To become offended or angered by something. Hey, I take umbrage at the idea that I didn't put my full effort into this project.
Feel resentment, take offense, as in Aunt Agatha is quick to take umbrage at any suggestion to do things differently. This expression features one of the rare surviving uses of umbrage, which now means "resentment" but comes from the Latin umbra, for "shade," and presumably alludes to the "shadow" of displeasure. [Late 1600s]
take ˈumbrage (at something)(formal or humorous) be offended or angry because of something, often without a good reason: She took umbrage at my remarks about her hair.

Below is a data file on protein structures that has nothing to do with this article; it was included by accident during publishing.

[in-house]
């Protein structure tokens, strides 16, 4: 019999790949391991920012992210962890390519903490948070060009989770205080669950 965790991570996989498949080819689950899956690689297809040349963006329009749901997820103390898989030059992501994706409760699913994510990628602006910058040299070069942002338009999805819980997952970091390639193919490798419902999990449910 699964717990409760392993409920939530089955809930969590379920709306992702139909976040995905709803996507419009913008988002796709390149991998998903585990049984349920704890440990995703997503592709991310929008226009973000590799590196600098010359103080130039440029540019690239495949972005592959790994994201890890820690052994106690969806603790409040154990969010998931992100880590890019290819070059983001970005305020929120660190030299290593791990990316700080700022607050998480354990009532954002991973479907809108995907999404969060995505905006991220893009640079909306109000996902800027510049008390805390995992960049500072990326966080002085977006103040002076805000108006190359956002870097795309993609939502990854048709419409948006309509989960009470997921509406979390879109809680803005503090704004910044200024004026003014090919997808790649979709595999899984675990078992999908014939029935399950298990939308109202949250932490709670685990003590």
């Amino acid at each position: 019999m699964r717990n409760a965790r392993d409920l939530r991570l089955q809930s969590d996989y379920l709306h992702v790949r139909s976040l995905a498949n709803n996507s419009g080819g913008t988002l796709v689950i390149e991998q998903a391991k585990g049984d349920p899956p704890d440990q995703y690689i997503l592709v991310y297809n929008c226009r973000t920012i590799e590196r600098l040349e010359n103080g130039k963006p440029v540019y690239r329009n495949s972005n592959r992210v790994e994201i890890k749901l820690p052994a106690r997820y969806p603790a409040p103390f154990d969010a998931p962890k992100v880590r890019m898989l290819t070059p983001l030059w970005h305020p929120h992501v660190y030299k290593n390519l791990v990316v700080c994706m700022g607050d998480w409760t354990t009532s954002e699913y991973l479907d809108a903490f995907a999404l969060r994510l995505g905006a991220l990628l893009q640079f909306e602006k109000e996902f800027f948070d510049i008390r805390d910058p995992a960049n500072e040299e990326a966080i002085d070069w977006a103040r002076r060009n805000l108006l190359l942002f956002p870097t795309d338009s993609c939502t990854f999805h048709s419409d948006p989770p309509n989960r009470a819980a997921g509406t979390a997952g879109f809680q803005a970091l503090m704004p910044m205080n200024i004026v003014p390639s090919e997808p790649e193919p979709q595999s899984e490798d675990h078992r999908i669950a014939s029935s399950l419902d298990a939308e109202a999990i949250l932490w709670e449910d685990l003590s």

take umbrage, to
To feel slighted; to take offense. The word “umbrage,” which comes from the Latin umbra, meaning “shade” or “shadow,” is rarely heard today except in this expression. Presumably the analogy here is to the shade or shadow of displeasure. A 1934 interview with Alan Dent used it with a play on words: “Interviewer: Can ghosts be angry?—Dent: What else is there to do in the shades except take umbrage?” (quoted in James Agate, Ego, March 11, 1934; cited in Penguin Dictionary of Modern Quotations).
See also: take